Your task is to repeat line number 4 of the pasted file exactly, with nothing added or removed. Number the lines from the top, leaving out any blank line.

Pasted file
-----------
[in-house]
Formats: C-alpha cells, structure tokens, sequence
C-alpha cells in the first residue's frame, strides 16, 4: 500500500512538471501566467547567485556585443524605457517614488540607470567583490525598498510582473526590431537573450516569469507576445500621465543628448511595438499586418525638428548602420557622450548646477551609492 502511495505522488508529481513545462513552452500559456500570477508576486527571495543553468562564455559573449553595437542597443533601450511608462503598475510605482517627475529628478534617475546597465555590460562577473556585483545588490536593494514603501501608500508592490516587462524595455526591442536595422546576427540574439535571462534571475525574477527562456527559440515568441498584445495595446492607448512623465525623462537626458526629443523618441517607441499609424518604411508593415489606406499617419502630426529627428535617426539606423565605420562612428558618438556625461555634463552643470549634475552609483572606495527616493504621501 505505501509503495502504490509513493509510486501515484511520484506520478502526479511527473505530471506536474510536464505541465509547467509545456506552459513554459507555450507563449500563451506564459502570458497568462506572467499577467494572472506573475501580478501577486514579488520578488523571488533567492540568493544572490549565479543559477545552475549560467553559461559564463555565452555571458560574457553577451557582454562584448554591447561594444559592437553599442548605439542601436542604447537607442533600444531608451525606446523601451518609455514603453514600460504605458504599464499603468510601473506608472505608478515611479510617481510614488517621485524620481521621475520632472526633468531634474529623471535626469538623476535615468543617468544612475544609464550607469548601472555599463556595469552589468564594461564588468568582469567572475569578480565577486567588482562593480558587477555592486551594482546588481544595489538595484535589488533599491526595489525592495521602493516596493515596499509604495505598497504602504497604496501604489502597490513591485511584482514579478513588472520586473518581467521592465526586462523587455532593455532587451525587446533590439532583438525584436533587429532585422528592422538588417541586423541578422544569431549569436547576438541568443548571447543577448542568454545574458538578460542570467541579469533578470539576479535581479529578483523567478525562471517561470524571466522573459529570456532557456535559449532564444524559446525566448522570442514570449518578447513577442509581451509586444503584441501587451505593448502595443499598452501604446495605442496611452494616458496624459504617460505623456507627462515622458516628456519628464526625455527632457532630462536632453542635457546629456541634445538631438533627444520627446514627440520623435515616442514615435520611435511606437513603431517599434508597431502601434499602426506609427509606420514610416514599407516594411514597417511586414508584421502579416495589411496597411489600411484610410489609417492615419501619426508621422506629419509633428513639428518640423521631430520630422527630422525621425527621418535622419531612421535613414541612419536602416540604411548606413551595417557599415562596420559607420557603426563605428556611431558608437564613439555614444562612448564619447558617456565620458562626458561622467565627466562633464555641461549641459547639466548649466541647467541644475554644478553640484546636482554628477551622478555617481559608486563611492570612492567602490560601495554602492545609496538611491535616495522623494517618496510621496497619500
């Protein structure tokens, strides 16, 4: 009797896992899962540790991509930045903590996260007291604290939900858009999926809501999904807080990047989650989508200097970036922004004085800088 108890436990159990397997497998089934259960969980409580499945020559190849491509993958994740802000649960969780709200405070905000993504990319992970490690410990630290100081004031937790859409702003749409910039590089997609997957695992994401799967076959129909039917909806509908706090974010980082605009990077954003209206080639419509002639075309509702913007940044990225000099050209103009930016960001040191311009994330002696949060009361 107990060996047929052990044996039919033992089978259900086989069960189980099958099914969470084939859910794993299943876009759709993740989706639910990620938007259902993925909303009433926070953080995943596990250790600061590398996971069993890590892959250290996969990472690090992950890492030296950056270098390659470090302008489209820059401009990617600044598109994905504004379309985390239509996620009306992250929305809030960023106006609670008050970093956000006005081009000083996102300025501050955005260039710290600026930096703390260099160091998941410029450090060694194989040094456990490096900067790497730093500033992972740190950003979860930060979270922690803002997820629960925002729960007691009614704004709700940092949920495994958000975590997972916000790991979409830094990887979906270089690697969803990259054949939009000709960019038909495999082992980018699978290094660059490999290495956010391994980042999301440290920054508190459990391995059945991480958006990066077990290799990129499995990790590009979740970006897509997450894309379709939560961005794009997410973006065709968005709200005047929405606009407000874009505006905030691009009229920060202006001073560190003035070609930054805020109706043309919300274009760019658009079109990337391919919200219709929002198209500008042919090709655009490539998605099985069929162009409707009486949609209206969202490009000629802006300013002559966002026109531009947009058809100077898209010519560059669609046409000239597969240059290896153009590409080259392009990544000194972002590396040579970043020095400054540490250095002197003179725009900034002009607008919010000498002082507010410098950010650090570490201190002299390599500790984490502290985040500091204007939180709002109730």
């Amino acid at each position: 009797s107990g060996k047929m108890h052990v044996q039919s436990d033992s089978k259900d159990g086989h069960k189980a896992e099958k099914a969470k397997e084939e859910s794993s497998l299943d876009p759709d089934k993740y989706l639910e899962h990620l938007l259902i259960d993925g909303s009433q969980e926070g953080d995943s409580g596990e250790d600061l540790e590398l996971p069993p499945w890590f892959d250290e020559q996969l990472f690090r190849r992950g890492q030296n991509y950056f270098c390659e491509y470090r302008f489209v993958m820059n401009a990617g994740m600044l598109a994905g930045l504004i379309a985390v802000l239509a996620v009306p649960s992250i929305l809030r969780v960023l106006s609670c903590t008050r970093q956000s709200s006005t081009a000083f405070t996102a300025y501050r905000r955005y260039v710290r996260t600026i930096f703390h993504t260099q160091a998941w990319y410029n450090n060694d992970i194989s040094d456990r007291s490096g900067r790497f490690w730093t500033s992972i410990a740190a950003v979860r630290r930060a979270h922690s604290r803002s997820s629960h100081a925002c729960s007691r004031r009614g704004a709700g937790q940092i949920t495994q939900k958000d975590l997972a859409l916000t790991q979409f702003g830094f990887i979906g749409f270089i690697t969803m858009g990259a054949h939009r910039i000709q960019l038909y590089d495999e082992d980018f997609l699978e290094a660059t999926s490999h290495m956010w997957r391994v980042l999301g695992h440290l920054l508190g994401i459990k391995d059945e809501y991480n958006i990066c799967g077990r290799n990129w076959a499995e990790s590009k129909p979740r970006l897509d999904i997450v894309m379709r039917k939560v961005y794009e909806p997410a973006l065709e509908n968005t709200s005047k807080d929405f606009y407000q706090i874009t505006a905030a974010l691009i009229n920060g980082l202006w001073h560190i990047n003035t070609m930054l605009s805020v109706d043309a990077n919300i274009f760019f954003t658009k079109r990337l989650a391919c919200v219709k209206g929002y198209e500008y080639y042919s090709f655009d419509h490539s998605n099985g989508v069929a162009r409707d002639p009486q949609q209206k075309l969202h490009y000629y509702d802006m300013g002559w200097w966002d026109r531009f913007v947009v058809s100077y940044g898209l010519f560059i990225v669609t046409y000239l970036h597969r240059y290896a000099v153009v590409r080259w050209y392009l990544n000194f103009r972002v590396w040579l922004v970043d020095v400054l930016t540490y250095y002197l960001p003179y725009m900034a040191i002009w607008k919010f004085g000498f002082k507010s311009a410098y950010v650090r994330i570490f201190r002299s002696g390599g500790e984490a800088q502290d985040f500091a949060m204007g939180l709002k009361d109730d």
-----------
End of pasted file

């Protein structure tokens, strides 16, 4: 009797896992899962540790991509930045903590996260007291604290939900858009999926809501999904807080990047989650989508200097970036922004004085800088 108890436990159990397997497998089934259960969980409580499945020559190849491509993958994740802000649960969780709200405070905000993504990319992970490690410990630290100081004031937790859409702003749409910039590089997609997957695992994401799967076959129909039917909806509908706090974010980082605009990077954003209206080639419509002639075309509702913007940044990225000099050209103009930016960001040191311009994330002696949060009361 107990060996047929052990044996039919033992089978259900086989069960189980099958099914969470084939859910794993299943876009759709993740989706639910990620938007259902993925909303009433926070953080995943596990250790600061590398996971069993890590892959250290996969990472690090992950890492030296950056270098390659470090302008489209820059401009990617600044598109994905504004379309985390239509996620009306992250929305809030960023106006609670008050970093956000006005081009000083996102300025501050955005260039710290600026930096703390260099160091998941410029450090060694194989040094456990490096900067790497730093500033992972740190950003979860930060979270922690803002997820629960925002729960007691009614704004709700940092949920495994958000975590997972916000790991979409830094990887979906270089690697969803990259054949939009000709960019038909495999082992980018699978290094660059490999290495956010391994980042999301440290920054508190459990391995059945991480958006990066077990290799990129499995990790590009979740970006897509997450894309379709939560961005794009997410973006065709968005709200005047929405606009407000874009505006905030691009009229920060202006001073560190003035070609930054805020109706043309919300274009760019658009079109990337391919919200219709929002198209500008042919090709655009490539998605099985069929162009409707009486949609209206969202490009000629802006300013002559966002026109531009947009058809100077898209010519560059669609046409000239597969240059290896153009590409080259392009990544000194972002590396040579970043020095400054540490250095002197003179725009900034002009607008919010000498002082507010410098950010650090570490201190002299390599500790984490502290985040500091204007939180709002109730």